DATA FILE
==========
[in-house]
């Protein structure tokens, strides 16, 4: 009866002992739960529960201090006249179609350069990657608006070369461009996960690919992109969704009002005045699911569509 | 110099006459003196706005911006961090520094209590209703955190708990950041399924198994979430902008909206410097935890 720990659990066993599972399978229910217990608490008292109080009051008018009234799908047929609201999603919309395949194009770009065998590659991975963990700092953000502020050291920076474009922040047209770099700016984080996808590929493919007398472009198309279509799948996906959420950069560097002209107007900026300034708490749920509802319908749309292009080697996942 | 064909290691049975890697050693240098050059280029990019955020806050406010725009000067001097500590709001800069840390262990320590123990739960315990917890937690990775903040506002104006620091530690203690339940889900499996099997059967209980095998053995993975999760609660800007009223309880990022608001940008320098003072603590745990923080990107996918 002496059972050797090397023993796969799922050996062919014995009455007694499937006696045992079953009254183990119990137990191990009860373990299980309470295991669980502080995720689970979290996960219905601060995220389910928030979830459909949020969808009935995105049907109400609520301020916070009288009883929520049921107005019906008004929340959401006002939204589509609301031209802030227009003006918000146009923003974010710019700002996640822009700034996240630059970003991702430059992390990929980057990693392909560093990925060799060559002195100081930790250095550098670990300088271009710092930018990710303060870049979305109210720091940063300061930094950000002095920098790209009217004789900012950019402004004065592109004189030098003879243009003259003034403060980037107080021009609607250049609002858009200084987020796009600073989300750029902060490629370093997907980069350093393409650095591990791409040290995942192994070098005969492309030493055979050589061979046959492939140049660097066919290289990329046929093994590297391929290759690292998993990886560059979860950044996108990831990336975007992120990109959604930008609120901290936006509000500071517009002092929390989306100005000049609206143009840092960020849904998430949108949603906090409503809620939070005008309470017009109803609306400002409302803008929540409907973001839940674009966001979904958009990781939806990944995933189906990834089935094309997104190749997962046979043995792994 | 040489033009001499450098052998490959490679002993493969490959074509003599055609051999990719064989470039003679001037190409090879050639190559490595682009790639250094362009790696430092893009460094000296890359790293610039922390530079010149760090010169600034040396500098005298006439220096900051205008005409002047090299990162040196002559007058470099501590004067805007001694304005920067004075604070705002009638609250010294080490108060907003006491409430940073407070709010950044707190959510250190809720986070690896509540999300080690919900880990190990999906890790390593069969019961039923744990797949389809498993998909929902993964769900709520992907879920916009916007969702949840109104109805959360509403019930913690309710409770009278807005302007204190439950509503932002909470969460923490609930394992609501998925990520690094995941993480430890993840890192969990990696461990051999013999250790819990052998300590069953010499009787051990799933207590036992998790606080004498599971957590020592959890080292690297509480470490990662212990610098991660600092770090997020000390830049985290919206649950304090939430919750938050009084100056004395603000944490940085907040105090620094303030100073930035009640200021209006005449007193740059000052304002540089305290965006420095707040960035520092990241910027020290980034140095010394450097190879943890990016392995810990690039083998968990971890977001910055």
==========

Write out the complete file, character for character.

[in-house]
């Protein structure tokens, strides 16, 4: 009866002992739960529960201090006249179609350069990657608006070369461009996960690919992109969704009002005045699911569509 | 110099006459003196706005911006961090520094209590209703955190708990950041399924198994979430902008909206410097935890 720990659990066993599972399978229910217990608490008292109080009051008018009234799908047929609201999603919309395949194009770009065998590659991975963990700092953000502020050291920076474009922040047209770099700016984080996808590929493919007398472009198309279509799948996906959420950069560097002209107007900026300034708490749920509802319908749309292009080697996942 | 064909290691049975890697050693240098050059280029990019955020806050406010725009000067001097500590709001800069840390262990320590123990739960315990917890937690990775903040506002104006620091530690203690339940889900499996099997059967209980095998053995993975999760609660800007009223309880990022608001940008320098003072603590745990923080990107996918 002496059972050797090397023993796969799922050996062919014995009455007694499937006696045992079953009254183990119990137990191990009860373990299980309470295991669980502080995720689970979290996960219905601060995220389910928030979830459909949020969808009935995105049907109400609520301020916070009288009883929520049921107005019906008004929340959401006002939204589509609301031209802030227009003006918000146009923003974010710019700002996640822009700034996240630059970003991702430059992390990929980057990693392909560093990925060799060559002195100081930790250095550098670990300088271009710092930018990710303060870049979305109210720091940063300061930094950000002095920098790209009217004789900012950019402004004065592109004189030098003879243009003259003034403060980037107080021009609607250049609002858009200084987020796009600073989300750029902060490629370093997907980069350093393409650095591990791409040290995942192994070098005969492309030493055979050589061979046959492939140049660097066919290289990329046929093994590297391929290759690292998993990886560059979860950044996108990831990336975007992120990109959604930008609120901290936006509000500071517009002092929390989306100005000049609206143009840092960020849904998430949108949603906090409503809620939070005008309470017009109803609306400002409302803008929540409907973001839940674009966001979904958009990781939806990944995933189906990834089935094309997104190749997962046979043995792994 | 040489033009001499450098052998490959490679002993493969490959074509003599055609051999990719064989470039003679001037190409090879050639190559490595682009790639250094362009790696430092893009460094000296890359790293610039922390530079010149760090010169600034040396500098005298006439220096900051205008005409002047090299990162040196002559007058470099501590004067805007001694304005920067004075604070705002009638609250010294080490108060907003006491409430940073407070709010950044707190959510250190809720986070690896509540999300080690919900880990190990999906890790390593069969019961039923744990797949389809498993998909929902993964769900709520992907879920916009916007969702949840109104109805959360509403019930913690309710409770009278807005302007204190439950509503932002909470969460923490609930394992609501998925990520690094995941993480430890993840890192969990990696461990051999013999250790819990052998300590069953010499009787051990799933207590036992998790606080004498599971957590020592959890080292690297509480470490990662212990610098991660600092770090997020000390830049985290919206649950304090939430919750938050009084100056004395603000944490940085907040105090620094303030100073930035009640200021209006005449007193740059000052304002540089305290965006420095707040960035520092990241910027020290980034140095010394450097190879943890990016392995810990690039083998968990971890977001910055």